A lone, gray-haired man wearing sunglasses, rapidly breathing in labored, shallow breaths, feverish and heavily perspiring, drove his late model SUV towing a modest travel trailer heading west through the desert of southern Arizona swiveled his head side to side looking for a suitable place to die. Feeling himself grow weaker, minute by minute, he cautiously slowed to a stop off the side of Interstate Highway 8. It no longer mattered about the perfect place, but just any place would have to do, now. Reaching down the steering column he shut down the engine and pulled the keys from the ignition. He tried to take a long deep breath but couldn’t as he looked around his car one last time and gingerly patted the dashboard with a faint smile before he opened the door to exit into the remaining desert heat of the early evening.
Slowly, he walked around the front of the car then back toward the trailer door, pulled out the entry steps, unlocked the door and went inside. Deliberately, piece by piece he takes off all his clothes while wiping his sweat with each article of clothing before tossing every item onto a pile on the floor beside the little sofa just inside the door. Standing naked in front of the trailer’s only mirror mounted on the medicine cabinet above the compact bathroom sink, he leaned-in, stared deeply into his own blue-green eyes - not caring about anything else - as if wondering what his soul will look like on the other side of life and if he would recognize his former self then.
Outside, an 18-wheeler tractor-trailer whizzed past. The blow-by wind rocked the little trailer as the man balanced himself with both hands on the edge of the sink and the bathroom wall while continuing to stare straight forward. He violently coughed, gasping for air and spitting up blood. He spit it out into the sink. He reached around to take out a bottle of chilled water from the refrigerator and and drank a little, rinsed his mouth out and spit again, before consuming the rest of the bottled water all at once. The tiny drops of remaining water on his lips instantly evaporated while the perspiration on his face remained.
Reaching into the tiny shower room, he grabbed the wash cloth, wet it and took - as campers call it - a quick little spit bath with the bar of soap and water running from the spigot into the plugged sink. He had to be quick. There wasn’t much time. Then, he put on clean underwear and socks before reaching into his hang-up closet for his best and only suit of clothes, a white dress shirt, but couldn’t decide between the two ties for a second, then picked the opposite one he originally picked out to go with his gray shirt. He only had two. He had been retired for some time and had no need of such things.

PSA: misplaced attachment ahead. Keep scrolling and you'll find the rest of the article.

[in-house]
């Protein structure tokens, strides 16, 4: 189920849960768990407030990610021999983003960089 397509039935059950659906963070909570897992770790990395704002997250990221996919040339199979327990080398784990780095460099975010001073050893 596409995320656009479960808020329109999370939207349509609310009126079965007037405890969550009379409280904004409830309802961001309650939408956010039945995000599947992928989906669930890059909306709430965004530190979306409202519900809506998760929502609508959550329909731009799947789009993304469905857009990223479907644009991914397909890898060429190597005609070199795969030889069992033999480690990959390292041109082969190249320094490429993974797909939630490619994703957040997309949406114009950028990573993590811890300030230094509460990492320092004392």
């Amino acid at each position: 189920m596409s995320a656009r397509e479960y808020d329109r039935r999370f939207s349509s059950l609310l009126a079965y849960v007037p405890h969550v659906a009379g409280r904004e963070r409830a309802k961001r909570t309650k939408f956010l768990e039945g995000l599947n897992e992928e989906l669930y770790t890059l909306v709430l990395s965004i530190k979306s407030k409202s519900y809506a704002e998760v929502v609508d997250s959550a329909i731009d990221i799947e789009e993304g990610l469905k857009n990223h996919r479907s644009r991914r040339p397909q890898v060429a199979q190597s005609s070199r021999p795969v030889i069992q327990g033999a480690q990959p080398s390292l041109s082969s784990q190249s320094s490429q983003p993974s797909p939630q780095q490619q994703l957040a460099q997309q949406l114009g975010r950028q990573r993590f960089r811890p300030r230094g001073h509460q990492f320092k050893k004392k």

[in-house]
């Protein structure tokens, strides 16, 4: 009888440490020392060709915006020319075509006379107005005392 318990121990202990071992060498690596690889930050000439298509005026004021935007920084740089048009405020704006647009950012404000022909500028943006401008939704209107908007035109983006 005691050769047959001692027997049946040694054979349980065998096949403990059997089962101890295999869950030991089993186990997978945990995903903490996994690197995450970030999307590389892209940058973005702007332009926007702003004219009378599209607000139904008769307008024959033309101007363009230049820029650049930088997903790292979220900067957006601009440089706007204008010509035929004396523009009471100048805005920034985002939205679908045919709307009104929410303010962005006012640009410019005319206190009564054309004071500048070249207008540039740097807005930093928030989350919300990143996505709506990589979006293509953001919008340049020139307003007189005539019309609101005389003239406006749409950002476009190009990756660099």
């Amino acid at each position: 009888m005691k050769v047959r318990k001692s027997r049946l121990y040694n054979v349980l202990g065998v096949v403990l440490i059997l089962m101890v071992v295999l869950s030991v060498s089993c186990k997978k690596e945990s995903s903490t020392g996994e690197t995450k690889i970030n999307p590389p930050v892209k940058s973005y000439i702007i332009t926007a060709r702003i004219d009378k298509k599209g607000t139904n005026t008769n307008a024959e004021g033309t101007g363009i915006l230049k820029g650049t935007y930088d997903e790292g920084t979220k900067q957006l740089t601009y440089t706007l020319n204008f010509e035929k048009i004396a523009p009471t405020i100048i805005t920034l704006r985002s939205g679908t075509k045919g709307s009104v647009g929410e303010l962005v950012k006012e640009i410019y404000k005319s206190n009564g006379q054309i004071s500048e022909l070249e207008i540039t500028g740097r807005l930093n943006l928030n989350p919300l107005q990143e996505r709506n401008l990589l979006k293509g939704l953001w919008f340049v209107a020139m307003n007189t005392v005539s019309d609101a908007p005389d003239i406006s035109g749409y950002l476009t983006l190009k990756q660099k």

He buttoned up his shirt and neatly tied his tie so that it just the right length and would have that famous GQ dimple just below the knot .. just right. Then, he pulled a pair of black dress shoes from the shoe rack behind the bathroom door and dusted them off with his damp towel. He decided they were shined enough as he raised each foot to the edge of the dinette seat, put them on, and tied the laces. He reached for his suit jacket and draped it over his arm. It was still too hot for that just now, but he wanted to look his best. Isn’t that what they do in ordinary funeral homes?
It was getting on toward dusk outside. He flipped on the light over the medicine cabinet, stood himself up as straight as he could quickly as flashing Marine Corps Boot Camp images passed through his mind as his head passed through the neck chain of his decades old dog tags. He took one last final inspection look before running a hairbrush over his head four or five times, as if it really mattered. It would have to do. Strictly out of a lifetime of habit, he loaded his pockets with the usual things; wallet, sixty-three cents in change, clean handkerchief, comb and small multi-tool pocket knife he’d been carrying for a dozen years. He did grab two more things — his cell phone and his handgun - checking to be sure it had a full magazine.
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